Erin Edgemon, The Murfreesboro Post, April 22, 2007 Joe and Flo Swanson enjoy their penthouse view. “We get up every morning and see the sunrise,” Swanson Sr. said. High above the city of Murfreesboro, unbeknownst to most who walk or ride below, the couple has resided on the top two floors of the city’s tallest building for 17 years. “It is a wonderful way to live,” he said. The real estate developers now have decided that it is time for them to downsize. They hope to sell their 5,200-square-foot, two-story penthouse for an unspecified price. Miles of breathtaking views from any of its expansive windows or 1,250-square-foot deck is perhaps the best amenity of this luxurious home some 187 feet in the sky in the City Center building on East Vine Street. The Swansons have seen many thunderstorms and lightning bolts streaking across the sky, festive Christmas parades and brilliant Fourth of July fireworks displays from the comfort of their home. “I had for a long time wanted to live on top of a tall building,” Joe Swanson said. Once he even considered buying an abandoned water tower and converting the top into a personal residence. But Swanson has always been a visionary, or so his wife of 48 years, said. Swanson doesn’t want to do what everyone else is doing, which is why he said he was among the first here to drive Rolls-Royce and Bentley automobiles and previously lived in a 16,000-square-foot home they built off Franklin Road. For some of the same reasons, he had his personal residence constructed atop the heavily secured City Center. Swanson, National Healthcare Corp. and First City Bank (now AmSouth Bank) partnered to construct the 16-story building in 1988. They had to go before the city three times to request to have the mini-skyscraper constructed downtown. At the time, the maximum height a building could be constructed in the city was 50 feet. Parsley Brothers Construction constructed the building for the partnership. Harold Clothier of Houston was the building’s architect, and Larry Shoemaker of Nashville was the interior designer. But Swanson said he came very close not to getting his penthouse. Up until the night before the 16th floor was to be built, Swanson’s partners said the building should be strictly offices and that no one should be living there. Swanson managed to change their minds in the nick of time. “When we first moved in, I felt it was like being on vacation until it came time to making the beds,” said Flo Swanson. The building’s elevator opens into a lobby on the first floor of the lushly decorated penthouse, which leads into a sitting room and dining room. A large kitchen and classically decorated living room make up the rest of the first floor. An unusual winding staircase leads from the first to the second floor of the penthouse. The staircase doesn’t have any supports; it is only attached at its top and bottom. It was constructed out of glass and walnut and has marble treads and brass handrails. The second floor, with such features as skylights and fireplaces, has a den, a master suite, two bedrooms, bonus room, utility room and a separate apartment. The master suite is equipped with a fireplace, his and hers closets with 360-degree mirrors and a bathroom outfitted with a whirlpool tub with gold-plated fixtures and high counters. Ceilings in the penthouse are 19 feet at their highest point. Joe Swanson said the walls of the penthouse are padded and covered with dark tapestries or silk. Other amenities include a central sound system, crown moldings and ceiling accents. “We have loved it,” he said of the convenient downtown space. “It has been quiet. It is a great place to live.” Despite having the space, Swanson said he and his family haven’t entertained much in their home. But every Wednesday, the Swansons host a dinner for their immediate family and invited business associates. “Partying is not where it is at,” he said. “Family is where it is at.” But that doesn’t mean the Swansons haven’t hosted their fair share of dignitaries such as U.S. Rep. Bart Gordon (D-Tennessee), U.S. Sen. Lamar Alexander (R-Tennessee) and former Vice President Al Gore. Swanson said he won’t miss his home in the sky once it is sold. “We will take our memories with us,” he said. Now as the Swansons are attempting to sell the home they have loved, they are working on plans for a somewhat smaller residence. They wouldn’t share any details about what they are planning, but they said it would be just as cutting edge. Erin Edgemon can be reached at 869-0812 and at firstname.lastname@example.org. For more information on the Swanson’s penthouse, call Swanson Development at 896-0000.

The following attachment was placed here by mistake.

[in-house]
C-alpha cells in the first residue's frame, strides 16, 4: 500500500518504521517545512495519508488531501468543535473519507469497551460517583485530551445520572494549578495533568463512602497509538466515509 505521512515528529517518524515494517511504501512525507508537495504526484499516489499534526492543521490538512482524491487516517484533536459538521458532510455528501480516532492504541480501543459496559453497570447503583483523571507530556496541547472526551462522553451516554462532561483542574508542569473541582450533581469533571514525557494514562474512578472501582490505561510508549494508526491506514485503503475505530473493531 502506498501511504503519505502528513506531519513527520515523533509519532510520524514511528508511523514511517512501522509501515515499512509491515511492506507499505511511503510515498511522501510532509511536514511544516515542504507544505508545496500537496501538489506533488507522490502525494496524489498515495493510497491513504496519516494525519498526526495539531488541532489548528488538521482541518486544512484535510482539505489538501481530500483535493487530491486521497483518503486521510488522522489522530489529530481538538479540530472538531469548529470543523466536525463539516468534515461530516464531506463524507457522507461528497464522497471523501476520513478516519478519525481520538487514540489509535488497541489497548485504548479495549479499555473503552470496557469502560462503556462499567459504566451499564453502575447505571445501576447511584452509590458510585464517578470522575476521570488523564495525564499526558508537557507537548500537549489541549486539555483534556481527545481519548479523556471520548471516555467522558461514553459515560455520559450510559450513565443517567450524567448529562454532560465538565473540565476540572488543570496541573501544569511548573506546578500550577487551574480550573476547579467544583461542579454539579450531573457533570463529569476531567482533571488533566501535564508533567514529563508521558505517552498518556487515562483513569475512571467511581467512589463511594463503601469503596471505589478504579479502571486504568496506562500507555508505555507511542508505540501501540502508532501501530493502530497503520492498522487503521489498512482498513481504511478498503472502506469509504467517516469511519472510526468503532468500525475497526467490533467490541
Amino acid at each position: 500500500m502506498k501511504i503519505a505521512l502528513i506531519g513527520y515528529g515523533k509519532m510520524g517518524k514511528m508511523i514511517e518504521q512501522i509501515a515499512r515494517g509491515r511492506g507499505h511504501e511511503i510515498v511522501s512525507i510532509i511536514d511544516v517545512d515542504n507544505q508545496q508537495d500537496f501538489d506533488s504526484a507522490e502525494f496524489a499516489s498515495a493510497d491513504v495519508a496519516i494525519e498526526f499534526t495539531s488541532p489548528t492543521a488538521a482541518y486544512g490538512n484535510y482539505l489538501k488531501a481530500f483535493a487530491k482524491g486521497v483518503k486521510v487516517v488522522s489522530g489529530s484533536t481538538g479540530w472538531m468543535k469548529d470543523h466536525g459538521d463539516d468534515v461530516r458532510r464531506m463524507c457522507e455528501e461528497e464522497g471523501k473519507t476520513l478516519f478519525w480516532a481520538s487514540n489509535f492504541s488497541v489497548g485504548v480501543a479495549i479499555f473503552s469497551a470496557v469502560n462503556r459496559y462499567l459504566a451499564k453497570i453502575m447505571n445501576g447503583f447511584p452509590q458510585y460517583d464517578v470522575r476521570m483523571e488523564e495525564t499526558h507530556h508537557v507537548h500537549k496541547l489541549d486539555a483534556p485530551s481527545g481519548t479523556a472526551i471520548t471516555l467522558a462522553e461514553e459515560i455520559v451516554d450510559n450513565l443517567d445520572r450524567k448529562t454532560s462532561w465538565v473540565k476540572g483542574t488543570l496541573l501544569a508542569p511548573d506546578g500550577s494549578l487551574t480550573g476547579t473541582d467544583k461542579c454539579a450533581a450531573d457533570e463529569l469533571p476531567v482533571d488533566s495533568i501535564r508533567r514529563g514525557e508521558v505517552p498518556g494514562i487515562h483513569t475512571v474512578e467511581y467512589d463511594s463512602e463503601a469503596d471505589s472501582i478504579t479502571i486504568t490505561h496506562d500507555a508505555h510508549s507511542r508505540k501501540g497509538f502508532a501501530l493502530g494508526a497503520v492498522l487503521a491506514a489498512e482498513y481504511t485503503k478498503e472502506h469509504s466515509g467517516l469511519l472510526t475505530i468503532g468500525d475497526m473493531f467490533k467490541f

A view from the Top (Murfreesboro’s City Center)
Frank Caperton, The Rutherford County Historical Society, August 18, 2012 I was invited and honored to take a tour of the ‘penthouse’ atop Murfreesboro’s City Center. Hard to believe the 16-story City Center was completed in 1988 at a height of (approximately) 180 feet.